Someone called last week and said, “Carly, your blog posts are ridiculously awesome, but they all have a recurring mandate; know your audience. Can you please help me with that part!?!”
No, actually, no one called and said that. Or emailed. Or left it in a comment. (But that’s ok, I will keep writing for you, hoping that one day you’ll give me some feedback that has nothing to do with a typo.)
So you didn’t request it, but I’ve decided to launch a weekly blog series helping marketers take a fresh, unpredictable look at their buying audience. Each week, I’ll pull together some insights into a different customer segment hoping to spark some strategy or messaging that will help you better connect with them. Or at the very least, inspire you to take a long hard look at the fact that a lack of updated market research may be the missing link in your marketing strategy and prompt you to get that ball rolling. (I feel compelled to remind you that we, Oneupweb, can help you with that.)
Find yourself in the un-coveted, overly vague B2B marketer category? Trying to reach that illusive, often undefined “C-Suite”?
It’s not as unsexy as it sounds. It can be fun. And let’s be honest marketer friend, if you can master the art of marketing to business buyers—that sexier looking consumer brand will be a cake walk when the time comes. Social media strategy for a clothing brand? Way easier than a social media strategy for hazmat labels. Or commercial printers. Or data visualization software. Or lasers.
Let’s get to know today’s “business buyer”.
Most B2B marketers face a common challenge—decision by committee. You have multiple personas to connect with during the buying cycle. Each has a different role and subsequent responsibilities within the organization and thus, is looking for different benefits and values from the product or solution that you provide.
- They Seek Personal Value
Articulating those product or service benefits and values, and communicating them to the right people at the right time used to be enough. Today’s business buyer—everyone in the committee—is actually seeking personal value in your solution.
In fact, when considering brands within the same category business value rarely, if ever, actually differentiates brands. Instead, today’s business buyer is more likely to purchase from a brand where they recognize personal value than from a brand that they don’t. And, here’s the real kicker—they’re much more likely to pay a higher price for the brand that delivers a personal value.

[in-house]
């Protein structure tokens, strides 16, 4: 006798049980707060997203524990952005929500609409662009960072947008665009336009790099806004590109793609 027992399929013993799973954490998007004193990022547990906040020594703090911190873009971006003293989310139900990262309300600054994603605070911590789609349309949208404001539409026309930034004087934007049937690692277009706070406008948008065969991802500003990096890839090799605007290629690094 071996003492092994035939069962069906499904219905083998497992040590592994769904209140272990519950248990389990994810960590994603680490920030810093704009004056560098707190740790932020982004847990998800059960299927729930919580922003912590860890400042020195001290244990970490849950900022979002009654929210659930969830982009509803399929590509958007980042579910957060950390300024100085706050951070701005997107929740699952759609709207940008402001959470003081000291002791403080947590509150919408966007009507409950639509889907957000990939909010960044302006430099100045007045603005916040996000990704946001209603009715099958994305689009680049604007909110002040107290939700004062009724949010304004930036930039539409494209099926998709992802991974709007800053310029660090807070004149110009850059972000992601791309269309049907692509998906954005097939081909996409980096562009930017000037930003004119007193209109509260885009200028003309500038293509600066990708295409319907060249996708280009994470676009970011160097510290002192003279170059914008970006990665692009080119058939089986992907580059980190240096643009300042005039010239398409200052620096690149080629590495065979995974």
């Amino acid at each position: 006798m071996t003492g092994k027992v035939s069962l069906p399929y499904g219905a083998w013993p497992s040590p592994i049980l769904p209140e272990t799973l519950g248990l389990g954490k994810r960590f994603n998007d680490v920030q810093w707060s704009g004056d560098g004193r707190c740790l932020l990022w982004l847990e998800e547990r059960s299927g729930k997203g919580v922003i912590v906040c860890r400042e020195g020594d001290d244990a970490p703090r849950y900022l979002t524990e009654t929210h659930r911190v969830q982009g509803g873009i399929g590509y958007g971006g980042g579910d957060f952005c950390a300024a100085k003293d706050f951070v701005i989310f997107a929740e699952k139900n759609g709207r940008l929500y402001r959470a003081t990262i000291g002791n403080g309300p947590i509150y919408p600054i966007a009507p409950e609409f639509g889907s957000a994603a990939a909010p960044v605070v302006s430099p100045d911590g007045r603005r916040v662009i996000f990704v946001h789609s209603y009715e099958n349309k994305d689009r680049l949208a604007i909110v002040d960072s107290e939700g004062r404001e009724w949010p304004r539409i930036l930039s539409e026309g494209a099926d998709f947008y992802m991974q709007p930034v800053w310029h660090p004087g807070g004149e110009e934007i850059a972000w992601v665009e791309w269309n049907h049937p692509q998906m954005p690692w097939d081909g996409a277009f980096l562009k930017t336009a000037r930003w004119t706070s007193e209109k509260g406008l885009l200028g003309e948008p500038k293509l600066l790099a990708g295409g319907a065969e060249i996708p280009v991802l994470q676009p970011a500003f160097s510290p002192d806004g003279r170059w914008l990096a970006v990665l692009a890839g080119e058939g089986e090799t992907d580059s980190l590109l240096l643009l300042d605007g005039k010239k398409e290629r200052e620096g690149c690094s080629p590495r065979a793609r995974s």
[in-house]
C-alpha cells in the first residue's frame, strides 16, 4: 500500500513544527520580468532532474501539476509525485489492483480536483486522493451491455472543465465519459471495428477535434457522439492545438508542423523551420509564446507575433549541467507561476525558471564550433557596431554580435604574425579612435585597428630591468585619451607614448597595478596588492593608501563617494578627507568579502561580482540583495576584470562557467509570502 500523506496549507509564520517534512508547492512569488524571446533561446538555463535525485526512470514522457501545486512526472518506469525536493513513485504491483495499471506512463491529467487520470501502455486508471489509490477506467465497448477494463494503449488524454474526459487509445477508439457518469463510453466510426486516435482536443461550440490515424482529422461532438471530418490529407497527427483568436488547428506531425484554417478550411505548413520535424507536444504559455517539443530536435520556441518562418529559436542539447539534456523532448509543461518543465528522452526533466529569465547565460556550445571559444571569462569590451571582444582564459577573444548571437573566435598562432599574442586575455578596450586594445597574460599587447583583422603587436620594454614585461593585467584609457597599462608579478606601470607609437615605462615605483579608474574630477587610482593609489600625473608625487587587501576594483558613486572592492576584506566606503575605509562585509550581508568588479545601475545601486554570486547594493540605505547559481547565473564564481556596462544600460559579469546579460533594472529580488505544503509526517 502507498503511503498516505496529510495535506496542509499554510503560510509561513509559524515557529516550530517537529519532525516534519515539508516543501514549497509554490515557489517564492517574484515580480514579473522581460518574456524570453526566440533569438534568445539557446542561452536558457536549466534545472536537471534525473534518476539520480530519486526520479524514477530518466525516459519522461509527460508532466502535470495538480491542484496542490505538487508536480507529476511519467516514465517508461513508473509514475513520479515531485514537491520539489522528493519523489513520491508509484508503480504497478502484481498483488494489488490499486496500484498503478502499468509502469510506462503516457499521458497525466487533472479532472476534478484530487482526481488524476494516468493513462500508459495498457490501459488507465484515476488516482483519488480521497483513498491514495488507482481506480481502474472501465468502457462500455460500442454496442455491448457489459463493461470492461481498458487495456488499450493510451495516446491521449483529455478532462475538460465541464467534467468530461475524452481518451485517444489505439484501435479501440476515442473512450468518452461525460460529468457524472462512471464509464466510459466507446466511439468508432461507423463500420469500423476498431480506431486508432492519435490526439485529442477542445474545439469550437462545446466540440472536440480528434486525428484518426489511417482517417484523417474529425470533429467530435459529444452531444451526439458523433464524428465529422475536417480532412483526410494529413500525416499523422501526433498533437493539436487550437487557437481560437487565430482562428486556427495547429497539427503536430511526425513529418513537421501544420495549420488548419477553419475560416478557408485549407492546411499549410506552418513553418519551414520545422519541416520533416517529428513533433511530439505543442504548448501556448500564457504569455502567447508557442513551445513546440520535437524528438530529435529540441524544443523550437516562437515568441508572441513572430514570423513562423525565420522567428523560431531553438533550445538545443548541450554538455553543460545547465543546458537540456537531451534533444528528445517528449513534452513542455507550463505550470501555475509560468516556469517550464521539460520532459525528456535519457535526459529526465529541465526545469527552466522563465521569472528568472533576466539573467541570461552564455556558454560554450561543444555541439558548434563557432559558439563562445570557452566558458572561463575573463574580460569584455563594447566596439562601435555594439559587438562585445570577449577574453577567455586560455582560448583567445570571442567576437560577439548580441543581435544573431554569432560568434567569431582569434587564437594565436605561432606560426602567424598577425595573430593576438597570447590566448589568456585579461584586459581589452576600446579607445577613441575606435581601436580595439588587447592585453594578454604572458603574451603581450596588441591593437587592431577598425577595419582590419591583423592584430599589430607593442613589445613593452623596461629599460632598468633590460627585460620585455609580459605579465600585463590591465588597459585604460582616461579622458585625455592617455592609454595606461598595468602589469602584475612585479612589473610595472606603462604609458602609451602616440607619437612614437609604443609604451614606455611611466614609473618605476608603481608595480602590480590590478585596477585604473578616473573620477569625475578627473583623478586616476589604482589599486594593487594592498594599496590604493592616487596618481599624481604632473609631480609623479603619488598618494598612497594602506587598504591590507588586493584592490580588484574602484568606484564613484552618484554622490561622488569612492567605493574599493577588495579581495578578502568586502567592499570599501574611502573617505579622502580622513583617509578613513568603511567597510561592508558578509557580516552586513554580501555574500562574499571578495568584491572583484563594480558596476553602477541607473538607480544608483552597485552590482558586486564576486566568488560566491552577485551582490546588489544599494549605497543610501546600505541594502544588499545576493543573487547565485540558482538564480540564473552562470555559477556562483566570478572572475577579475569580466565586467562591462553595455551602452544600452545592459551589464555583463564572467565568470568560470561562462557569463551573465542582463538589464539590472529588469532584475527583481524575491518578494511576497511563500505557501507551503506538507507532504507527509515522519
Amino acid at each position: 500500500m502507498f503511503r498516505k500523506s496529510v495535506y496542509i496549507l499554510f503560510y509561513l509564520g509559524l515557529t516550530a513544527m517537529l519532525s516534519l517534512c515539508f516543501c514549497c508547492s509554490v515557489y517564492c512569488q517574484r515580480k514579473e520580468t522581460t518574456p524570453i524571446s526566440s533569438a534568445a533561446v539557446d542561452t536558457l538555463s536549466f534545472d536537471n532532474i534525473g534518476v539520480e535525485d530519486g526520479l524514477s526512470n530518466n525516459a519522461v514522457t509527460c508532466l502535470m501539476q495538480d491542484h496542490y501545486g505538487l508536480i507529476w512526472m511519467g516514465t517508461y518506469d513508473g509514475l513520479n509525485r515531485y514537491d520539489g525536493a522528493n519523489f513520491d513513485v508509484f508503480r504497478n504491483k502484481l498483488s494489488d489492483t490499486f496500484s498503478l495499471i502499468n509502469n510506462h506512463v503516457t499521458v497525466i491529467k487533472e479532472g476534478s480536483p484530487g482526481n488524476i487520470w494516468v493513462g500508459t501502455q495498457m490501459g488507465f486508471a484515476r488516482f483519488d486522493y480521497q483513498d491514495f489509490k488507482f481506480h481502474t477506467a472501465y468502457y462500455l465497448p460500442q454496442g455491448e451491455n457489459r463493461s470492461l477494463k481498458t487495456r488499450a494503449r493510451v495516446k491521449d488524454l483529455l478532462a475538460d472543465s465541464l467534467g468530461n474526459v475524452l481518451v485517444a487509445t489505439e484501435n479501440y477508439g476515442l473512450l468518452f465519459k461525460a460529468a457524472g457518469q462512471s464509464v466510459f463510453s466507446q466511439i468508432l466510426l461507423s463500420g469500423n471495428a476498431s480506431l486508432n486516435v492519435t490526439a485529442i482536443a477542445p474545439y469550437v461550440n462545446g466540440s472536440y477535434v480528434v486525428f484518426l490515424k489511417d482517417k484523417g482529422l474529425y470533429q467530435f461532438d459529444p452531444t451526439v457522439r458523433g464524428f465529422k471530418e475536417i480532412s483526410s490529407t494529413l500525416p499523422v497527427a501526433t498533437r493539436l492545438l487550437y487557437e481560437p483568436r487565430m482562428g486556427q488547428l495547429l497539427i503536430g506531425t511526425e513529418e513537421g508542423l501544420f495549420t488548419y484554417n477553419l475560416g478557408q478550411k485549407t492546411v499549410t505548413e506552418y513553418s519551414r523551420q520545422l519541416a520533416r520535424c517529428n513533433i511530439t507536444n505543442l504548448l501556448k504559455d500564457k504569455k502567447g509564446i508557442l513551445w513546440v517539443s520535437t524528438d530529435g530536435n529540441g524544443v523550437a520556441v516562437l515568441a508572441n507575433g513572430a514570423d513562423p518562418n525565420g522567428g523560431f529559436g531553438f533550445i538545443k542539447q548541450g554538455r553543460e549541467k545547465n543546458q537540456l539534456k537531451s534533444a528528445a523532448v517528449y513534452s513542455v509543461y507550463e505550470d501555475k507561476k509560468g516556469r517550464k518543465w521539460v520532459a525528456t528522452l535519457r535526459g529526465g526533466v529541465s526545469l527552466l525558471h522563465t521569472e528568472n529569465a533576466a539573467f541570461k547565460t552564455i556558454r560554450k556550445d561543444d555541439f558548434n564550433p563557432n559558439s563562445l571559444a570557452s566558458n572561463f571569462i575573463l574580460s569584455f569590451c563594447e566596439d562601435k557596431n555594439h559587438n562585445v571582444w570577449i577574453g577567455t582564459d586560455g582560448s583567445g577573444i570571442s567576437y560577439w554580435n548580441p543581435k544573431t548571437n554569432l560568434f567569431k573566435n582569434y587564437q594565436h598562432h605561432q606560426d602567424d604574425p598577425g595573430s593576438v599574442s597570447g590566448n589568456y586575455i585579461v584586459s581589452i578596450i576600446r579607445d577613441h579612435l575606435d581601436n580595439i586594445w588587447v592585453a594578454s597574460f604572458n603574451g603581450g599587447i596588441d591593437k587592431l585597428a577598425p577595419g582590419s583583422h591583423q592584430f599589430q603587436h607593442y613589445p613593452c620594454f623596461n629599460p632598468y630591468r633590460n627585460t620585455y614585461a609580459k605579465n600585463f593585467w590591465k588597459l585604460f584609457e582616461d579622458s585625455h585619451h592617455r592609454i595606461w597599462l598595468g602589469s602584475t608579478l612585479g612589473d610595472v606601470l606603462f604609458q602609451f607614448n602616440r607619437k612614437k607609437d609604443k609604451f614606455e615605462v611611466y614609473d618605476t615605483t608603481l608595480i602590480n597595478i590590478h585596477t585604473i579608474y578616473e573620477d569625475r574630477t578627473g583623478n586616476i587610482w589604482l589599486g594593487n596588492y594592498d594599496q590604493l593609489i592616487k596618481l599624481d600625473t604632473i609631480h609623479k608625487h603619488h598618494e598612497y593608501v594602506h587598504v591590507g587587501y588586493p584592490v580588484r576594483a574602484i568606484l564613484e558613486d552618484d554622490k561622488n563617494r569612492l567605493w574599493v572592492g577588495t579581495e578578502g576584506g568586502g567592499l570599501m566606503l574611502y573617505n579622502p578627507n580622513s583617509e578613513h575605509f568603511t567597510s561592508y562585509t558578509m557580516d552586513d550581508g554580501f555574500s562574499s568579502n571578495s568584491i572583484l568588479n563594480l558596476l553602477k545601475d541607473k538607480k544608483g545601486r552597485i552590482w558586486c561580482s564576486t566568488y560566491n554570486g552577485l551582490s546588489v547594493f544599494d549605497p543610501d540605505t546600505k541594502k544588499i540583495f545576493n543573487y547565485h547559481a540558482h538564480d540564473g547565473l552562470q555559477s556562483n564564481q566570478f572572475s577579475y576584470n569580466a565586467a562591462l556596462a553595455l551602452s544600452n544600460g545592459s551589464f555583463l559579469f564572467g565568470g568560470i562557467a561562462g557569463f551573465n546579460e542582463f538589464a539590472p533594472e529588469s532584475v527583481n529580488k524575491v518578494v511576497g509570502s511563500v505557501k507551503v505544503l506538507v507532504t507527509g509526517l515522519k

How do you get on that band wagon? Sign up to plant a tree for every 1,000 hazmat labels you sell?
It’s actually easier than that (though the tree thing might be good in the case of hazmat labels, some of that stuff might have spilled, or leaked or poisoned something along the way after all)!
For each member of the decision making and influencing team—understand what they have on the line when it comes to the decision itself. What impact will making the wrong decision have on them personally? More work? Fired? Have to consider a new career path all together? Even better, what impact will making the right decision (by hiring you) have on them? Consider and speak to the professional, social and emotional benefits of choosing your brand.
Exploit the ever living daylight out of that emotional connection (the personal value).
Doesn’t matter that this is a business audience. They’re people. People who buy first on emotion (personal value) and then justify with logic (business benefit).
- They Want to Educate Themselves
The argument is common, “Our product/solution is complicated and highly personalized so we really need to get on the phone with a prospect as soon as possible.” And it’s often true. But, you have to find a way to simplify things enough, answer enough of a prospect’s initial questions, give that initial decision influencer enough information to get their homework done—to feel at least 75% sure that your company is a viable option for them BEFORE they will fill out any form, pick up the phone or accept a phone call from you.
You might have the best sales team ever, but it doesn’t matter if you don’t give your audience what they need to even enter the sales funnel.
Un-gate some of that content. Show them who you are, what you do and why you are qualified to help them.
- They’re Scared.
Here’s the truth about being part of a decision making committee—it’s not a committee anymore when things go wrong. The whole committee doesn’t get fired when the wrong decision is made (well maybe it has happened, but it’s rare). They point at Ted who made the initial recommendation and Frank who championed its approval.
No one wants to be Ted or Frank. For the obvious reasons (no one wants to be fired) and the deeper psychological reasons (compassion, attention, acceptance etc.).
If you can be the brand that acknowledges that fear, empathize with it and show how you mitigate the risk that causes those fears—you win.
Who should we talk about next week? Millennials? Boomers? Mommies? Someone more niche? I’m open to it, send me your suggestions!